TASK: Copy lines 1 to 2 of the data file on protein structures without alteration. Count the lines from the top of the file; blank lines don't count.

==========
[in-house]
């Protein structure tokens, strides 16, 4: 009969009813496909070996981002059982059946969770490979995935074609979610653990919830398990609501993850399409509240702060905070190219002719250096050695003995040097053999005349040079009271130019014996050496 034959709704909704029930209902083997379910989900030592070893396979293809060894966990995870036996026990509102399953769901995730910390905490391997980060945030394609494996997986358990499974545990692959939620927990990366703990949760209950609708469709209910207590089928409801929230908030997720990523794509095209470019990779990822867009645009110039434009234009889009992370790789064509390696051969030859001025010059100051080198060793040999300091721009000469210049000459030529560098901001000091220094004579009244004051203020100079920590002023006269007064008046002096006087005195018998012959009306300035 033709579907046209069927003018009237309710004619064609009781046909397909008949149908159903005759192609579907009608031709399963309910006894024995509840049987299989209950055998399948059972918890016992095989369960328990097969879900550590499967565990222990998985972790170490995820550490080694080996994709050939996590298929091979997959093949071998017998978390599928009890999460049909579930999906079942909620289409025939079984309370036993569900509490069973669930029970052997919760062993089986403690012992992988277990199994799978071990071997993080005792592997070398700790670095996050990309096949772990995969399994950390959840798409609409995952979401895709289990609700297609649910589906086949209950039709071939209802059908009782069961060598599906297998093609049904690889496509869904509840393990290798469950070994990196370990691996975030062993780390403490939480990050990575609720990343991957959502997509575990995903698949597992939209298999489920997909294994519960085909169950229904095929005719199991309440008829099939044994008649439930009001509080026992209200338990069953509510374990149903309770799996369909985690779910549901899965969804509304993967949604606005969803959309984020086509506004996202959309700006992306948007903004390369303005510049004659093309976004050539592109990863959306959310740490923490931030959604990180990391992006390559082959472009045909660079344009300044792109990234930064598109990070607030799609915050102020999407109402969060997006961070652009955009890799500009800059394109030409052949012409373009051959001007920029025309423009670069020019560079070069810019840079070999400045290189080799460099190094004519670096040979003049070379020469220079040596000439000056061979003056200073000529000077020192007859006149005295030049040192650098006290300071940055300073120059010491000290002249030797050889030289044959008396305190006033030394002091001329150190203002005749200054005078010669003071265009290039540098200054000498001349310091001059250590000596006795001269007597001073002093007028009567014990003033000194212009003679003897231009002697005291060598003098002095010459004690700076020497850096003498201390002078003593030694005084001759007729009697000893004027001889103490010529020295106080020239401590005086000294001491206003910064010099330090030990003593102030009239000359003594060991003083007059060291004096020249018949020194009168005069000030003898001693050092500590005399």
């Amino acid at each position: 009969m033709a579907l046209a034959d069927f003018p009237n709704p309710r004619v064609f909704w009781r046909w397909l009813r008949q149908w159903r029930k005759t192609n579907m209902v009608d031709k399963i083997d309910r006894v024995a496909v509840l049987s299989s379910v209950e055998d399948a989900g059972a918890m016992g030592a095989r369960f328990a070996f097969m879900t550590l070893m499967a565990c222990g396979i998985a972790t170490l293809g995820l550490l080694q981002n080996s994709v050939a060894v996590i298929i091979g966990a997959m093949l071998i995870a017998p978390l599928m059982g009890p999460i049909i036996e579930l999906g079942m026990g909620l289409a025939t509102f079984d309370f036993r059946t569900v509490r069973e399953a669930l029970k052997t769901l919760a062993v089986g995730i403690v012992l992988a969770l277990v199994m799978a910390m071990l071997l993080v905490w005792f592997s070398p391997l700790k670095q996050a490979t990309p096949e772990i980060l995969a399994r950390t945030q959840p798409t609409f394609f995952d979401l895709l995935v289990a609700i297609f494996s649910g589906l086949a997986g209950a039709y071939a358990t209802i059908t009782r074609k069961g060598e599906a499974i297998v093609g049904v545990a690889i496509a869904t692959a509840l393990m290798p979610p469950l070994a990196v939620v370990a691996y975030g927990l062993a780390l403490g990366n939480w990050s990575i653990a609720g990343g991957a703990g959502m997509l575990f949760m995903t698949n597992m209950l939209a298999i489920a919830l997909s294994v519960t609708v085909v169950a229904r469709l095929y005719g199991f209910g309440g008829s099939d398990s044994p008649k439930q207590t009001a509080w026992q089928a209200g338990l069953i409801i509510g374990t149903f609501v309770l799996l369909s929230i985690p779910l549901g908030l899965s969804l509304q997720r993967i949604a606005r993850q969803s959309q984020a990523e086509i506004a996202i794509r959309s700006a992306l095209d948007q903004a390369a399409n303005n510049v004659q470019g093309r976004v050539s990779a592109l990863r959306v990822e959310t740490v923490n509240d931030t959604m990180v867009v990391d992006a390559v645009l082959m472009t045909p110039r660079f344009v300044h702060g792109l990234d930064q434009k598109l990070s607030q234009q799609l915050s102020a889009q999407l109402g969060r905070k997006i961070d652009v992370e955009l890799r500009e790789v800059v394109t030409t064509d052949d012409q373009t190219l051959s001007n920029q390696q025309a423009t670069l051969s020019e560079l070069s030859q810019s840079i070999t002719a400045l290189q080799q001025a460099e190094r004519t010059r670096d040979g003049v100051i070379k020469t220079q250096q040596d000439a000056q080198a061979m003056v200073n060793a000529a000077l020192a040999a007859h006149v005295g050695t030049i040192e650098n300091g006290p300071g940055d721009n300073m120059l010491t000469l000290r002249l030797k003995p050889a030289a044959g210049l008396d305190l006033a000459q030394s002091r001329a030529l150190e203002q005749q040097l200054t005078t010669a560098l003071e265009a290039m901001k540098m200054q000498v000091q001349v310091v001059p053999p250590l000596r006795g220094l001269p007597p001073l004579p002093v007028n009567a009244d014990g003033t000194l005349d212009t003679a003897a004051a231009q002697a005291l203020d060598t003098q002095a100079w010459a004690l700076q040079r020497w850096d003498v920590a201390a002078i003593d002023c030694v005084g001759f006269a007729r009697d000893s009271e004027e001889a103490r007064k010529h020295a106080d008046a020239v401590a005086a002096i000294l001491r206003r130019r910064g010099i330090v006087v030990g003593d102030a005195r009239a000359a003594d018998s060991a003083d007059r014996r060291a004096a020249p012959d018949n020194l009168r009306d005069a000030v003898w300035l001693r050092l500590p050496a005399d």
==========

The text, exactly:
[in-house]
């Protein structure tokens, strides 16, 4: 009969009813496909070996981002059982059946969770490979995935074609979610653990919830398990609501993850399409509240702060905070190219002719250096050695003995040097053999005349040079009271130019014996050496 034959709704909704029930209902083997379910989900030592070893396979293809060894966990995870036996026990509102399953769901995730910390905490391997980060945030394609494996997986358990499974545990692959939620927990990366703990949760209950609708469709209910207590089928409801929230908030997720990523794509095209470019990779990822867009645009110039434009234009889009992370790789064509390696051969030859001025010059100051080198060793040999300091721009000469210049000459030529560098901001000091220094004579009244004051203020100079920590002023006269007064008046002096006087005195018998012959009306300035 033709579907046209069927003018009237309710004619064609009781046909397909008949149908159903005759192609579907009608031709399963309910006894024995509840049987299989209950055998399948059972918890016992095989369960328990097969879900550590499967565990222990998985972790170490995820550490080694080996994709050939996590298929091979997959093949071998017998978390599928009890999460049909579930999906079942909620289409025939079984309370036993569900509490069973669930029970052997919760062993089986403690012992992988277990199994799978071990071997993080005792592997070398700790670095996050990309096949772990995969399994950390959840798409609409995952979401895709289990609700297609649910589906086949209950039709071939209802059908009782069961060598599906297998093609049904690889496509869904509840393990290798469950070994990196370990691996975030062993780390403490939480990050990575609720990343991957959502997509575990995903698949597992939209298999489920997909294994519960085909169950229904095929005719199991309440008829099939044994008649439930009001509080026992209200338990069953509510374990149903309770799996369909985690779910549901899965969804509304993967949604606005969803959309984020086509506004996202959309700006992306948007903004390369303005510049004659093309976004050539592109990863959306959310740490923490931030959604990180990391992006390559082959472009045909660079344009300044792109990234930064598109990070607030799609915050102020999407109402969060997006961070652009955009890799500009800059394109030409052949012409373009051959001007920029025309423009670069020019560079070069810019840079070999400045290189080799460099190094004519670096040979003049070379020469220079040596000439000056061979003056200073000529000077020192007859006149005295030049040192650098006290300071940055300073120059010491000290002249030797050889030289044959008396305190006033030394002091001329150190203002005749200054005078010669003071265009290039540098200054000498001349310091001059250590000596006795001269007597001073002093007028009567014990003033000194212009003679003897231009002697005291060598003098002095010459004690700076020497850096003498201390002078003593030694005084001759007729009697000893004027001889103490010529020295106080020239401590005086000294001491206003910064010099330090030990003593102030009239000359003594060991003083007059060291004096020249018949020194009168005069000030003898001693050092500590005399």